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I can hardly believe that we are once again at the end of the monthly Bible Reading challenge! If you are reading Proverbs through with us for the month of February, the plan is one chapter a day, with the exception of the last three days of the month. Although we are finishing up this Saturday, I’ve decided to summarize the final readings in this post.
Proverbs 21 is a chapter full of the short pithy sayings we naturally expect in the book of Proverbs. From a feminine perspective, there were two verses that stood out in my mind:
It is better to live in a corner of the housetop than in a house shared with a quarrelsome wife. Prov. 21:9
It is better to live in a desert land than with a quarrelsome and fretful woman. Proverbs 21:19
Did anyone find it interesting that these two verses worded so similarly are listed so closely in the chapter?
Chapter 22 contains many short, punchy sayings as well. Last month as I was reading, I could see a thread of the importance of choosing friends wisely. This month, I saw another thread- social injustice. Solomon mentions several times how to treat the poor and what the attitude of the rich should be.
In chapter 23, the tone of Solomon’s seems to be imploring his son, almost begging him to remember the importance of these wise sayings and reiterating how much he is loved.
Hear, my son, and be wise, and direct your heart in the way. Proverbs 23:19
In chapter 24, Solomon is giving his son some advice on how to use his “people skills.” Choosing friends wisely, overlooking the failure of enemies, and not allowing enemies to have power over you are all topics that Solomon covers in Proverbs 24.
I read and re-read Proverbs 25:15 this month.
With patience a ruler may be persuaded, and a soft tongue will break a bone. (ESV)
By long forbearing is a prince persuaded, and a soft tongue breaketh the bone. (KJV)
I believe Solomon was telling his son, the younger generation, to have the right attitude when making a request of authority. And don’t give up easily- old folks don’t like change; sometimes it takes them a while to come around. But if you have patience, they can be persuaded when the situation is right.
What did you think Solomon’s point was in verse 15?
No matter which Bible translation you read, in chapter 26, you may have noticed one very common word: “fool.” This word is difficult to duplicate in meaning, but we know it means the opposite of wise. A fool is someone who is not in the habit of making good decisions.
How would you define “fool?”
The first two verses of chapter 27 caught my attention right away during this read-through.
Do not boast about tomorrow, For you do not know what a day may bring forth. Let another praise you, and not your own mouth; A stranger, and not your own lips.
I can’t recall mentioning the issue of pride in our Proverbs summaries, but Solomon does warn his son of the issue of pride multiple times in various ways throughout the book of Proverbs. Neither of the two verses in this chapter use the word “pride” but they certainly describe acts of pride.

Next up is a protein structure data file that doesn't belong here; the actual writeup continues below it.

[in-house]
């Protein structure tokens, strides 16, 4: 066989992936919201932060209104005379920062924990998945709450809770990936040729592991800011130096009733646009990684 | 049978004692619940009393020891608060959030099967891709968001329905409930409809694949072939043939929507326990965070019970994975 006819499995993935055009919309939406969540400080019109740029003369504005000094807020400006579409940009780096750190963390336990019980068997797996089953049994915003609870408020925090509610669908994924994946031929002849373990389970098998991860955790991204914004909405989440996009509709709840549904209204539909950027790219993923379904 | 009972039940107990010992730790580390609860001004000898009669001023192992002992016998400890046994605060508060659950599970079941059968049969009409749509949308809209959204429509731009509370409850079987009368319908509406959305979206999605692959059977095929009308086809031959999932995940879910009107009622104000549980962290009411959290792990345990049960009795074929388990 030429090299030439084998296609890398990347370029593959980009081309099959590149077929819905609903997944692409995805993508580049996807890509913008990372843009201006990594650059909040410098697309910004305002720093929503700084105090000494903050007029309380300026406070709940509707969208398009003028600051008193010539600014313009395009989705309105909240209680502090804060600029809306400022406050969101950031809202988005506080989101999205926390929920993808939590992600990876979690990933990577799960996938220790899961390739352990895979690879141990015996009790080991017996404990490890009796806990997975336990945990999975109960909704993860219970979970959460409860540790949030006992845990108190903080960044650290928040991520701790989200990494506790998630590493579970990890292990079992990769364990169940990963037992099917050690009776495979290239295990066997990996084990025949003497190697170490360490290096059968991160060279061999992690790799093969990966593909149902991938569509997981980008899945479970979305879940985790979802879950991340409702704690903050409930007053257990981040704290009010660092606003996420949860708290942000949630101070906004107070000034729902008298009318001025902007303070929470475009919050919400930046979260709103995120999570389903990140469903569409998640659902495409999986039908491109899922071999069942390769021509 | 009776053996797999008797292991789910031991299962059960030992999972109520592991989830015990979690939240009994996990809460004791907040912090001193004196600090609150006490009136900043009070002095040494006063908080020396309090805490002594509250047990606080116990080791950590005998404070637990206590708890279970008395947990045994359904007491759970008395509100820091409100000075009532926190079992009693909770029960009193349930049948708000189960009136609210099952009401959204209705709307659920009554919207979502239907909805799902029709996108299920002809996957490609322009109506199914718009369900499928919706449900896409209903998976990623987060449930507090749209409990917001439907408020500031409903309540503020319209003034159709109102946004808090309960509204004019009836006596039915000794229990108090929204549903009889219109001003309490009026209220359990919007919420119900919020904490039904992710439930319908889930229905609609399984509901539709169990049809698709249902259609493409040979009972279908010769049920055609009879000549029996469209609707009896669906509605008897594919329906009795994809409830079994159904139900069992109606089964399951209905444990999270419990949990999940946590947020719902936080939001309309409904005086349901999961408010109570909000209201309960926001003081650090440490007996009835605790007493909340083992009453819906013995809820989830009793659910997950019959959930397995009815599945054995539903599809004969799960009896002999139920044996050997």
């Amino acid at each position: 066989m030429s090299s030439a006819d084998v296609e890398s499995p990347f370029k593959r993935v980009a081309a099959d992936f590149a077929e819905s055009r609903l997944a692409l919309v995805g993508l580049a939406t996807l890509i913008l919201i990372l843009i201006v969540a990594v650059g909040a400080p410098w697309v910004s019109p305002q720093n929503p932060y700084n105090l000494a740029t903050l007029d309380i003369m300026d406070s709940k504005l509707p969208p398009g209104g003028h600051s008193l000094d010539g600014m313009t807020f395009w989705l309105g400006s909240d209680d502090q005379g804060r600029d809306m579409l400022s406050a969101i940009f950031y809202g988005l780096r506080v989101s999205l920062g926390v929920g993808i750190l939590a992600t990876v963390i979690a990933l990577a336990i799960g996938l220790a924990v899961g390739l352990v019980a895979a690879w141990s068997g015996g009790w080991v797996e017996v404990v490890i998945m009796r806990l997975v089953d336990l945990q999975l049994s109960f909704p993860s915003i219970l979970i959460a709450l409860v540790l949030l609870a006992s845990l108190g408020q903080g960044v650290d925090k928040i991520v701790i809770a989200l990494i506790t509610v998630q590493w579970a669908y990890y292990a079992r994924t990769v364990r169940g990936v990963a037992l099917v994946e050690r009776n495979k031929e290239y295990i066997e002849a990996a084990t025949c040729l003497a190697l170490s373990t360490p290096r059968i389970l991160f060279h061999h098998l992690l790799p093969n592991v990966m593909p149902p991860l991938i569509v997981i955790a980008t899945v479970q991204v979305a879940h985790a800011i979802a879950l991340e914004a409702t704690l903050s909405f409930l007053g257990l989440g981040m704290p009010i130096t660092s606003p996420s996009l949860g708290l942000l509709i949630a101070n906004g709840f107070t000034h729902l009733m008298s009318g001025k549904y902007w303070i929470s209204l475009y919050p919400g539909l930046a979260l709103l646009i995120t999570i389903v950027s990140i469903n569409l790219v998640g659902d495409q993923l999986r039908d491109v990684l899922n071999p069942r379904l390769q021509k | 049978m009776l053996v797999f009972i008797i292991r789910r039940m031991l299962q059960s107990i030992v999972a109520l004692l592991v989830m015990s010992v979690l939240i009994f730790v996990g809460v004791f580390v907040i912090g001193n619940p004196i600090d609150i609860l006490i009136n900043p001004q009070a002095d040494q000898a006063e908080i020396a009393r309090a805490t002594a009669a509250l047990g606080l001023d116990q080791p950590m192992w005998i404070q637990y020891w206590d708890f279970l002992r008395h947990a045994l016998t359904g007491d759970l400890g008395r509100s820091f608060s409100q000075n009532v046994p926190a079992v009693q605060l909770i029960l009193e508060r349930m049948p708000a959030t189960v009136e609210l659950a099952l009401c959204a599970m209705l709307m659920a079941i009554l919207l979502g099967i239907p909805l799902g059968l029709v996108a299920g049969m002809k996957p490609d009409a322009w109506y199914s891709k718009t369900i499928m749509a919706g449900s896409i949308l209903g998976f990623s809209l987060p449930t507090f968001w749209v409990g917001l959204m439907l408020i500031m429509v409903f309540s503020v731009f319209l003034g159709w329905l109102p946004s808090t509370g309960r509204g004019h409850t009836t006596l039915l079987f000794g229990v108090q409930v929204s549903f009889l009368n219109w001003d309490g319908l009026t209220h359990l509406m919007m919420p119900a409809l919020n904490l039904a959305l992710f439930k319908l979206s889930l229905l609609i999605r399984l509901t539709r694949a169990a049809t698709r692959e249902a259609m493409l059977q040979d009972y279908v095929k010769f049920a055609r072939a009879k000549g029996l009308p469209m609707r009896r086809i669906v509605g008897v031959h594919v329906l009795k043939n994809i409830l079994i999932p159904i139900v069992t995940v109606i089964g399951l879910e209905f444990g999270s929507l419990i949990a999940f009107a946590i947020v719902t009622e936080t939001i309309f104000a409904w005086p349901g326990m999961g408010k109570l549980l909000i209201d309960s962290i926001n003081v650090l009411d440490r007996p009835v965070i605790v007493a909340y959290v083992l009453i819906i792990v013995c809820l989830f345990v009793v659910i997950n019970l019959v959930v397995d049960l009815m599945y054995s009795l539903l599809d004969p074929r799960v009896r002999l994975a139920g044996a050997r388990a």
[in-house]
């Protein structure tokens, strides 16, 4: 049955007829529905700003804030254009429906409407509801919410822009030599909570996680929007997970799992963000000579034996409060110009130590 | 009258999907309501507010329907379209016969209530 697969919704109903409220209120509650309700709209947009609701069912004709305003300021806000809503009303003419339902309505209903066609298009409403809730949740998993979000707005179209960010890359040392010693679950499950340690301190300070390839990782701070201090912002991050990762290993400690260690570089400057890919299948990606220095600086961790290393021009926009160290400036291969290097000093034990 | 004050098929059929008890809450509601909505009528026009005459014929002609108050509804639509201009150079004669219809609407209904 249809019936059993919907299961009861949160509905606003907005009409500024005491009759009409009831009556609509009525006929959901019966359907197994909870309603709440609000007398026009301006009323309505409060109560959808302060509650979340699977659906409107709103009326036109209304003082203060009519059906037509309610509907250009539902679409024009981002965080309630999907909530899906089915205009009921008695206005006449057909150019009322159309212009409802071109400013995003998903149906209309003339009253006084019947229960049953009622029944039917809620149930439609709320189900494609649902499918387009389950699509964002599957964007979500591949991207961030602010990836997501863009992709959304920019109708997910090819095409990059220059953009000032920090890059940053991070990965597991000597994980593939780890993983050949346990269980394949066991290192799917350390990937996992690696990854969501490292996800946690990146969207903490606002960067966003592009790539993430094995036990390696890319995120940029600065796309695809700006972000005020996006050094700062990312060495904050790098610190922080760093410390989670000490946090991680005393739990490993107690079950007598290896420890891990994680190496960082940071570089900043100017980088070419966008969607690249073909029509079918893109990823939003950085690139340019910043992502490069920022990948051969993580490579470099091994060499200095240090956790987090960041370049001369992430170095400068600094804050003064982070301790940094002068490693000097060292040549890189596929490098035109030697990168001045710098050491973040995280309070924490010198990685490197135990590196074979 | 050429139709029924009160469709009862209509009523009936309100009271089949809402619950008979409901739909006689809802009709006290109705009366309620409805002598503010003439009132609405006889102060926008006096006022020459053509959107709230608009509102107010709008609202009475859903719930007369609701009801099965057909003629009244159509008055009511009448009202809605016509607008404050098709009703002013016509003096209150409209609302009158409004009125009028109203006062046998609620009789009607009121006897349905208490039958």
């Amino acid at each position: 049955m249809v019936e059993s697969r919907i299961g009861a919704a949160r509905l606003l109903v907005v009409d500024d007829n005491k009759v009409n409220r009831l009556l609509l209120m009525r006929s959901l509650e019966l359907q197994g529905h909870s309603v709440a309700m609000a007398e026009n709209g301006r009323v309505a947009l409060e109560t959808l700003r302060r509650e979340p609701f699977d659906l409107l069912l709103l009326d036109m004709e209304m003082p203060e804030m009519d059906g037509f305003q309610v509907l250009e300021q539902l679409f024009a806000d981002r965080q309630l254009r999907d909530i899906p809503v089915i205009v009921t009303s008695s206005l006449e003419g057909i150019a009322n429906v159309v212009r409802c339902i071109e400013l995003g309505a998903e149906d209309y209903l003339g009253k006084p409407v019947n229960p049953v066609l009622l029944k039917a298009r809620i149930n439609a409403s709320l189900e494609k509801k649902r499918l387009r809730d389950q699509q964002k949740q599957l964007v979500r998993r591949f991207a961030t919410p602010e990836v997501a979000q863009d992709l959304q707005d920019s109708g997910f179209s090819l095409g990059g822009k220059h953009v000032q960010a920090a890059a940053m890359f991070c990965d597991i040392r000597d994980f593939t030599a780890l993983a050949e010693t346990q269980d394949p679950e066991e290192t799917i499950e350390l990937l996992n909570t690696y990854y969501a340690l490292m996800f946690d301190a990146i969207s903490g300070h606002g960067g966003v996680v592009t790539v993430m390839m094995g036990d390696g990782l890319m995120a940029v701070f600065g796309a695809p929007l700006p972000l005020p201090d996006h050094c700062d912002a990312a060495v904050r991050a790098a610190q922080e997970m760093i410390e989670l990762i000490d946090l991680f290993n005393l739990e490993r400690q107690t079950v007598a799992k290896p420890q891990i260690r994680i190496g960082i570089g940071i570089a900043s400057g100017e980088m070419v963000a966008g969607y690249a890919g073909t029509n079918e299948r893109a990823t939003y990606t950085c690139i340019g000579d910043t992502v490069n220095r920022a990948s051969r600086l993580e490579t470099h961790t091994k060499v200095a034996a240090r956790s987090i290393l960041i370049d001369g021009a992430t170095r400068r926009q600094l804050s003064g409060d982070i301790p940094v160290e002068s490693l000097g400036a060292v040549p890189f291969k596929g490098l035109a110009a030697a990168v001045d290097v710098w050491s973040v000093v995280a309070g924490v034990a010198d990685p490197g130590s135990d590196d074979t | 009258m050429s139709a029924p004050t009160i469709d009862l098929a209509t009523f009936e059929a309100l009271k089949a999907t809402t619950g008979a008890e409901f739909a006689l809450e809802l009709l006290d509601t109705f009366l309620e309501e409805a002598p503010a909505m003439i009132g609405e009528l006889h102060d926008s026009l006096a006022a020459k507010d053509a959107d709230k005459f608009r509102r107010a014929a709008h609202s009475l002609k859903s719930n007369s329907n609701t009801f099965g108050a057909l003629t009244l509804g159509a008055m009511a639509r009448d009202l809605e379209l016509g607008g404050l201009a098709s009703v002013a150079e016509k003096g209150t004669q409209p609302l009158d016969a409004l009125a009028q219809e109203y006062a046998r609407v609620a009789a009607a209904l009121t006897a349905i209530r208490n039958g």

Chapter 28 contains nugget after nugget of wisdom, but I did pick out a few favorites:
A leader who is a great oppressor lacks understanding, But he who hates unjust gain will prolong his days. (v. 16)
He who gives to the poor will never want, But he who shuts his eyes will have many curses. (v. 27)
The wording of the last phrase “shuts his eyes” really captures what we often do in this area. We think we can’t do anything big, so we do nothing. It doesn’t say “he who gives a million dollars to the poor.” Or “he who gives a thousand dollars to the poor.” There is no designated amount. Just “he who gives to the poor.”
I believe that chapter 29 is another “people” chapter. Solomon clearly desires for his son to have discernment in business deals, daily conversations, and general attitudes. Each proverb emphasizes building godly character, decision by decision.
Which verse from chapter 9 stood out to you?
Proverbs 30 is not written by Solomon, but by Agur. The difference in the style of writing is distinct and I enjoyed the more lyrical, flowing style for a change of pace from the short, punchy phrases. I love verse 5:
Every word of God is tested; He is a shield to those who take refuge in Him.
This is an echo of Psalm 18:30 and David is the writer of Psalm 18.
Proverbs 31 was not written by Solomon either and yes, there is again a difference in lyrical style. The Proverbs 31 woman is both loved and hated. Held up as the epitome of a Christian woman and yet often thought of as being unattainable, there is much to be learned from her life of living for Christ and others.
Wow! I have so loved the Proverbs Bible reading challenge and reading the book of Proverbs twice in a row made it all that more meaningful.
For the March Bible Reading Challenge, we are moving over to the New Testament and we’re going to read all but one of the General Epistles, one chapter a day, in this order:
Hebrews (13 chapters)
James (5 chapters)
I Peter (5 chapters)
II Peter (3 chapters)
I John (5 chapters)
Hope you’ll join in; I’d love to hear from you today, both your thoughts from this week’s Proverbs reading and questions, as well as if you’ll be joining us in March for the Bible reading challenge!
Thanks for your patience and understanding as we work through the readings together!
PS: I had planned to post the March Bible reading challenge today (Thursday) and the Proverbs summary tomorrow. But my flight was canceled this morning and I wound up with a lot less work time due to making the switch, etc. I’m at the RE:Write Conference,in Austin, TX,for the weekend. I pray your weekend is full of whatever God has for you!
You can click on the graphic above to open a PDF that holds two printable copies of the schedule. Share one with a friend!